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The miniature poodle is one of three different poodle size variants, each of which are regarded as individual dog breeds in their own right. Being larger than the toy poodle but smaller than the standard variant, the miniature poodle is a versatile, adaptive and very rewarding dog breed to own, as well as being the variant most commonly used in hybrid crossings to produce dog types like the Cavapoo.
Miniature poodles are in fact the most common poodle size variant used in deliberate hybrid crossings, because their overall health and the number of hereditary risk factors for the breed tend to mean that miniature poodles are healthier in general than toy variants.
However, like virtually all pedigree dog breeds, there are a number of hereditary health issues that present in the miniature poodle breed as a whole often enough to be classed as a concern within the breed in general, and responsible dog breeders, breed clubs and the Kennel Club work hard to improve the health of the breed on an ongoing basis.
This means that the Kennel Club and other organisations often recommend or even mandate certain pre-breeding health tests within certain breeds that are eligible for pedigree registration, and these testing schemes are reviewed and added to on an ongoing basis as needed.
The Kennel Club announced on the 9th May 2019 that a new Kennel Club approved DNA testing scheme has just been introduced for the miniature poodle, which is designed to identify the markers of a condition called osteochondrodysplasia.
In this article we will provide a short introduction to osteochondrodysplasia in the miniature poodle, explain what the health testing scheme is designed to do, and outline how the scheme works and how to have dogs tested under it. Read on to learn more.
Osteochondrodysplasia (or OC for short) causes a form of canine achondroplasia or dwarfism in affected dogs, which results in the abnormal development of both bone and cartilage.
Osteochondrodysplasia is hereditary, and passed on from parent dogs to their young. The condition is present from birth and usually becomes self-evident in puppies from the time that they are just a few weeks old, resulting in stunted growth, the inability to move around normally due to extreme stiffness and discomfort, and multiple deformities in areas such as the limbs, rib cage and jaw.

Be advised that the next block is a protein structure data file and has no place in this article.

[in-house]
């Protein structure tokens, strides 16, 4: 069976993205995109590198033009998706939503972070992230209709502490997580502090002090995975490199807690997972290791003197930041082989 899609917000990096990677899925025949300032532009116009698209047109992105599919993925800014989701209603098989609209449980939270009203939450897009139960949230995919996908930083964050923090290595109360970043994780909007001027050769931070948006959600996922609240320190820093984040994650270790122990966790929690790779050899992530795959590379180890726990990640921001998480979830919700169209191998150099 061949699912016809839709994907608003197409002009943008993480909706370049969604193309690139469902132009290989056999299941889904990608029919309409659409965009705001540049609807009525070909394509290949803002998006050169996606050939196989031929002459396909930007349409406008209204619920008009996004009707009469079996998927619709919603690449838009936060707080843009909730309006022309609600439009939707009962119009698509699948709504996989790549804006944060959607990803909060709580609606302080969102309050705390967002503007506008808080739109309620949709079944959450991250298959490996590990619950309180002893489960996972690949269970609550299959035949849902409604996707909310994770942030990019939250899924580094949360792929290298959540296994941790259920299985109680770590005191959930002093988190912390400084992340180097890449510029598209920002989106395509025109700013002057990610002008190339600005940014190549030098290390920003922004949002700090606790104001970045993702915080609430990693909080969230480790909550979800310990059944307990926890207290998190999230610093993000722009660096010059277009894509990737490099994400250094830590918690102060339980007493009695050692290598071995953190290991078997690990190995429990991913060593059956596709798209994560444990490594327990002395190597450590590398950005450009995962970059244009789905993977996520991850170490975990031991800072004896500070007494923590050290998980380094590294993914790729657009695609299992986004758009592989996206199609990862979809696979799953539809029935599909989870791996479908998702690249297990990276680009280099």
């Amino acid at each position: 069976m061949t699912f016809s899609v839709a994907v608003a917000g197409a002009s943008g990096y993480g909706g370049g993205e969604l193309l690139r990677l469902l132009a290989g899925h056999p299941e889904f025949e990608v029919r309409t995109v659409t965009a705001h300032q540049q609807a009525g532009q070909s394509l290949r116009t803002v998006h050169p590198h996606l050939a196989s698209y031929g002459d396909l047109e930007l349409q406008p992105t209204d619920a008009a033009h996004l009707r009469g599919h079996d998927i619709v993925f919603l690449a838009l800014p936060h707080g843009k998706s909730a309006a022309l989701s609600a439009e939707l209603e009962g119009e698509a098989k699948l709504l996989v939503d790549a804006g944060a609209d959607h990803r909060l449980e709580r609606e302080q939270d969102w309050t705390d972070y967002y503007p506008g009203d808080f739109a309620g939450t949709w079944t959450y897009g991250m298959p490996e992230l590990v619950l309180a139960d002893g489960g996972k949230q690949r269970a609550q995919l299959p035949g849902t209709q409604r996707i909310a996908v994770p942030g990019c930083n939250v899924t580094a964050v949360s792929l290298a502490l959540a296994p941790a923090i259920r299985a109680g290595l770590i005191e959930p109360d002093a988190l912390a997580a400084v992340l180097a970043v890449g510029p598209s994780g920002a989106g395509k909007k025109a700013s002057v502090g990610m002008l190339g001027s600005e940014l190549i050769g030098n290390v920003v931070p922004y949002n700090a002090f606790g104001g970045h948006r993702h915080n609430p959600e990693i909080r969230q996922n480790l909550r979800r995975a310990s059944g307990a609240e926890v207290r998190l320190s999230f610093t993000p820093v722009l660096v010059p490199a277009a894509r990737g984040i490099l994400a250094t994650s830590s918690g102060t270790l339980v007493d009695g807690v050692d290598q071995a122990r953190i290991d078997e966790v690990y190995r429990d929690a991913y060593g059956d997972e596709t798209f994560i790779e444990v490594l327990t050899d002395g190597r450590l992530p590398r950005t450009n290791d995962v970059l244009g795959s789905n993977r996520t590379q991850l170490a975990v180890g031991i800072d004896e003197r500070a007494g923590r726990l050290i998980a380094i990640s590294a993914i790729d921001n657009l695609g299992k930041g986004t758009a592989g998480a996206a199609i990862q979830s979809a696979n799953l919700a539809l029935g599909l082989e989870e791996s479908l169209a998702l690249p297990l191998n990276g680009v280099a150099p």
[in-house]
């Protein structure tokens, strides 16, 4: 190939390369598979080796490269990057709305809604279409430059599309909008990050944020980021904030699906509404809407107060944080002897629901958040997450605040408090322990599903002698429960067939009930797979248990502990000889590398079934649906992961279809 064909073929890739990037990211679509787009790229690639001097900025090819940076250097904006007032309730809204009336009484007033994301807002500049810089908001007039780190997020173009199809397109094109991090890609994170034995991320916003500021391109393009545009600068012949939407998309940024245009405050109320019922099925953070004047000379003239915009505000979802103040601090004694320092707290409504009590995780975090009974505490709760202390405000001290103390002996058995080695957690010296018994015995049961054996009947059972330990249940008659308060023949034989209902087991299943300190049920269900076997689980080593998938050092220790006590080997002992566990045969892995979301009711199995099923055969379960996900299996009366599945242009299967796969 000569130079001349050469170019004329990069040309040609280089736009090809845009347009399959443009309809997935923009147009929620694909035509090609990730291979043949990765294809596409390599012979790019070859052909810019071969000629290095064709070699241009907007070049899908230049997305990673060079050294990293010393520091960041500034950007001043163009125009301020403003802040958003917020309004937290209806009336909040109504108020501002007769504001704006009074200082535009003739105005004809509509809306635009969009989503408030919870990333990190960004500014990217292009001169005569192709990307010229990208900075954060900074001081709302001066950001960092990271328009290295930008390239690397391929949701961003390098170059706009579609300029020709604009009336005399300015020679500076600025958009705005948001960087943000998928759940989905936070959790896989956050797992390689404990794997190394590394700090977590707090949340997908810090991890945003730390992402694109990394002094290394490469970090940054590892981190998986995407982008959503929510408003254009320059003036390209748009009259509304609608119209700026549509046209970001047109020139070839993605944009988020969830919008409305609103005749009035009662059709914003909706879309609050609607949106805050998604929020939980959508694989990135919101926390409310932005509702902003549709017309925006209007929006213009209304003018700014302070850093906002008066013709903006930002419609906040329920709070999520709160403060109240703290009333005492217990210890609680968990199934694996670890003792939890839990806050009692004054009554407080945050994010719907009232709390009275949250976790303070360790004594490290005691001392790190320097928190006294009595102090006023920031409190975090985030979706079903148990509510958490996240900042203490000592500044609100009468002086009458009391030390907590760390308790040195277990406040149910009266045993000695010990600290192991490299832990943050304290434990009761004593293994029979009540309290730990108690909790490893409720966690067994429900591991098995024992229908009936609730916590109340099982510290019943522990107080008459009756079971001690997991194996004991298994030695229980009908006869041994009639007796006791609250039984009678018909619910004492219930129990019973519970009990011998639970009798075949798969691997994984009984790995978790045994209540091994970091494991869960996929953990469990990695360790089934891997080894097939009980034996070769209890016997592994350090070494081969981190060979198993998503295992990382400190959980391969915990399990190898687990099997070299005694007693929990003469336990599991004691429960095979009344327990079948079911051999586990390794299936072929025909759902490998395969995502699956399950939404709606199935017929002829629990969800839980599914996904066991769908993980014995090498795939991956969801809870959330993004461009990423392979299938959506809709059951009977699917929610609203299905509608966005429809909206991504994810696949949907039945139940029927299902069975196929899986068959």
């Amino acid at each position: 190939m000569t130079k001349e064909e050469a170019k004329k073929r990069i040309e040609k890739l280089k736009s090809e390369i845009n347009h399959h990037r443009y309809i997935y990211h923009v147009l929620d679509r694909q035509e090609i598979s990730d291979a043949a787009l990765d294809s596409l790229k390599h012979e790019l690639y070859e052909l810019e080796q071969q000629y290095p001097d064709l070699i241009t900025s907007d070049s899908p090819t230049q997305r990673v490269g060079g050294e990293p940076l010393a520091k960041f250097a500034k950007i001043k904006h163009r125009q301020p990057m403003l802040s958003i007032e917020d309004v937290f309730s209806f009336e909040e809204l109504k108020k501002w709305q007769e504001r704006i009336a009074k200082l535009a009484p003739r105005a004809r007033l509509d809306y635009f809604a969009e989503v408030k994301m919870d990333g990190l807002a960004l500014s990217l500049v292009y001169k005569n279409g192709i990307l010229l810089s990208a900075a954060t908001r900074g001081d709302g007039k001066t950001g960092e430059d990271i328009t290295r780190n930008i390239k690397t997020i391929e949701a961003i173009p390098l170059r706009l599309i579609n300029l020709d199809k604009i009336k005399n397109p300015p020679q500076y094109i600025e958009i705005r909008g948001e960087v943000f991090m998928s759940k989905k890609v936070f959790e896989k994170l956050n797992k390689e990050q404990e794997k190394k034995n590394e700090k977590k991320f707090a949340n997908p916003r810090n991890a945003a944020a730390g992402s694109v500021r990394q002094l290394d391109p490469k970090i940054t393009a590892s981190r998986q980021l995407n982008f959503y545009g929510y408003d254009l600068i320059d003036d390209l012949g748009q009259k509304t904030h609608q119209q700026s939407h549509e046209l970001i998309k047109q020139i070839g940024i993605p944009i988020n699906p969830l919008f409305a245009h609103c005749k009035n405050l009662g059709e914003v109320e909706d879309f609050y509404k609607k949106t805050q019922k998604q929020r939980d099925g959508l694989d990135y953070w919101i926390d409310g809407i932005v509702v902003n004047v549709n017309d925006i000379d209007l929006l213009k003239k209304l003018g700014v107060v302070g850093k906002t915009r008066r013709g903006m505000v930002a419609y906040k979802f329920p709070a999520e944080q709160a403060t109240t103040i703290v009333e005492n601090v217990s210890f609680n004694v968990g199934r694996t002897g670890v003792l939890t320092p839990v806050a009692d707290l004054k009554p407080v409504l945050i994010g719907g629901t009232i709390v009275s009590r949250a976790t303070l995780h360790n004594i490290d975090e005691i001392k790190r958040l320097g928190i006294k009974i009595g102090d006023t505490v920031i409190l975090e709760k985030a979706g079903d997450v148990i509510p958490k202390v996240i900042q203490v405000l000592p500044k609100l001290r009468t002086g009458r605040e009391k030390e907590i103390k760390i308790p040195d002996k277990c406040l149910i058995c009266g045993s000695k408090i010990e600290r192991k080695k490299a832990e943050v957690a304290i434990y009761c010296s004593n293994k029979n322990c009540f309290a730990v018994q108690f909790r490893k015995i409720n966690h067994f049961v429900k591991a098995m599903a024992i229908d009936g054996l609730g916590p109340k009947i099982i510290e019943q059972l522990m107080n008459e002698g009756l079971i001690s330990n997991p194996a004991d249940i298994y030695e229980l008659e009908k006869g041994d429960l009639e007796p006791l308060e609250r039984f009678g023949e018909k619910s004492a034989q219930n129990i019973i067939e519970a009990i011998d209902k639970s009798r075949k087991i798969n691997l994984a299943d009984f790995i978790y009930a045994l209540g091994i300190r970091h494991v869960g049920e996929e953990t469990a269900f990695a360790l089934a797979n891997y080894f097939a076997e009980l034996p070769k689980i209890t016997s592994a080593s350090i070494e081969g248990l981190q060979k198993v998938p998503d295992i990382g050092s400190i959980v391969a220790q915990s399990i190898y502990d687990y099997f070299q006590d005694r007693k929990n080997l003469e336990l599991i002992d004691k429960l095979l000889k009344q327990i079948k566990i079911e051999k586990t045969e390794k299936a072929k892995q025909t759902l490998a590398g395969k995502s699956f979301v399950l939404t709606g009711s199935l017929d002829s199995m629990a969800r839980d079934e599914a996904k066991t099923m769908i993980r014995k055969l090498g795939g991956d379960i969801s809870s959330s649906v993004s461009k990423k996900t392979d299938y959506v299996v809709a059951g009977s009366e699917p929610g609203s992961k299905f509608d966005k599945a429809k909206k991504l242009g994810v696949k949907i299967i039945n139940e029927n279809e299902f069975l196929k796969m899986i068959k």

Whilst the everyday impact of osteochondrodysplasia in affected dogs is often worse in puppies and may lessen to an extent as the dog matures, affected puppies are often euthanised after diagnosis due to the serious and acute impact that the condition has on the dog in question, which often leaves them with such a poor quality of life as to make euthanasia the only humane option.
However, even in older dogs whose condition improves somewhat over time, their ability to move normally and enjoy a good quality of life is not assured, and affected adult dogs are at a much greater risk of developing osteoarthritis as a secondary complication of osteochondrodysplasia too.
Osteochondrodysplasia cannot be corrected or cured in affected dogs, and so the only way to ensure that the condition does not continue to spread across the breed and affect ever-more dogs each year is to ensure that only healthy adult dogs who do not have or carry the condition are used for breeding.
A simple DNA test for osteochondrodysplasia has now been approved by the Kennel Club for the miniature poodle dog breed to enable breeders to find out the status of their own prospective parent stock, and make an informed decision about mating matches.
All miniature poodle breeders are advised to undertake DNA testing for osteochondrodysplasia on their own parent dogs, and prospective miniature poodle buyers should ask the breeders they are considering buying a dog from about their testing protocols and results.
To get a miniature poodle tested for their status for osteochondrodysplasia, you just need to arrange for your vet to take a DNA sample from your dog to undertake the test under the remit of the scheme, which is then sent off to an approved UK laboratory that will analyse the sample and provide a result.
The test results received by the owner will also be added by the Kennel Club to the dog’s pedigree registration details, which will then be included within the following edition of the Breed Records Supplement for the miniature poodle breed.
New puppy registration certificates issued to the offspring of tested dogs will also reflect the parents’ results, and will be searchable within the Kennel Club’s own Health Tests Results Finder, to help puppy buyers to make an informed choice of breeder to buy a miniature poodle from.
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